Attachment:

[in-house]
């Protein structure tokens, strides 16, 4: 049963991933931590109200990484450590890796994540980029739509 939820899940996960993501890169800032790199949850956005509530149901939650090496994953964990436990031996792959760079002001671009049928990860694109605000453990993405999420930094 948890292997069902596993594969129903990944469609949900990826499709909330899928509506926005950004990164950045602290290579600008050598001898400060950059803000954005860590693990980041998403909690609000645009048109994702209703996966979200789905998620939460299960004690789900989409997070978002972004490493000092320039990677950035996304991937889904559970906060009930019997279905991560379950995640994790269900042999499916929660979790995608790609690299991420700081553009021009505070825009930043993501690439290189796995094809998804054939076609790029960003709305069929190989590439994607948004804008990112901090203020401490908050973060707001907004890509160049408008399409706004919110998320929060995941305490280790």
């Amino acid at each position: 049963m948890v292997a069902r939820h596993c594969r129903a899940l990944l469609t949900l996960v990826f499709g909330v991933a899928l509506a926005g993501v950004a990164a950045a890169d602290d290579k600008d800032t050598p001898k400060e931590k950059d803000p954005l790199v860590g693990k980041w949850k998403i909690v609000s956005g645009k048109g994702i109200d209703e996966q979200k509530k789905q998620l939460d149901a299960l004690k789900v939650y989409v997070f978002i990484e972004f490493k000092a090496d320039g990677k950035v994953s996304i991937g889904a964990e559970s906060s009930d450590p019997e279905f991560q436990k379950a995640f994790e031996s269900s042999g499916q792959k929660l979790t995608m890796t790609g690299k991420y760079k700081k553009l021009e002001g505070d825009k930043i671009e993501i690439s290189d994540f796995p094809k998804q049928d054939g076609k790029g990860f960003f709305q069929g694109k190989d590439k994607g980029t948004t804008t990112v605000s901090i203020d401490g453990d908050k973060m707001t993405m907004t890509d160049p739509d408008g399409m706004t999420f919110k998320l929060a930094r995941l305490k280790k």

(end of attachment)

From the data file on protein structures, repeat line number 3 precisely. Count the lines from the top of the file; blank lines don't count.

């Amino acid at each position: 049963m948890v292997a069902r939820h596993c594969r129903a899940l990944l469609t949900l996960v990826f499709g909330v991933a899928l509506a926005g993501v950004a990164a950045a890169d602290d290579k600008d800032t050598p001898k400060e931590k950059d803000p954005l790199v860590g693990k980041w949850k998403i909690v609000s956005g645009k048109g994702i109200d209703e996966q979200k509530k789905q998620l939460d149901a299960l004690k789900v939650y989409v997070f978002i990484e972004f490493k000092a090496d320039g990677k950035v994953s996304i991937g889904a964990e559970s906060s009930d450590p019997e279905f991560q436990k379950a995640f994790e031996s269900s042999g499916q792959k929660l979790t995608m890796t790609g690299k991420y760079k700081k553009l021009e002001g505070d825009k930043i671009e993501i690439s290189d994540f796995p094809k998804q049928d054939g076609k790029g990860f960003f709305q069929g694109k190989d590439k994607g980029t948004t804008t990112v605000s901090i203020d401490g453990d908050k973060m707001t993405m907004t890509d160049p739509d408008g399409m706004t999420f919110k998320l929060a930094r995941l305490k280790k």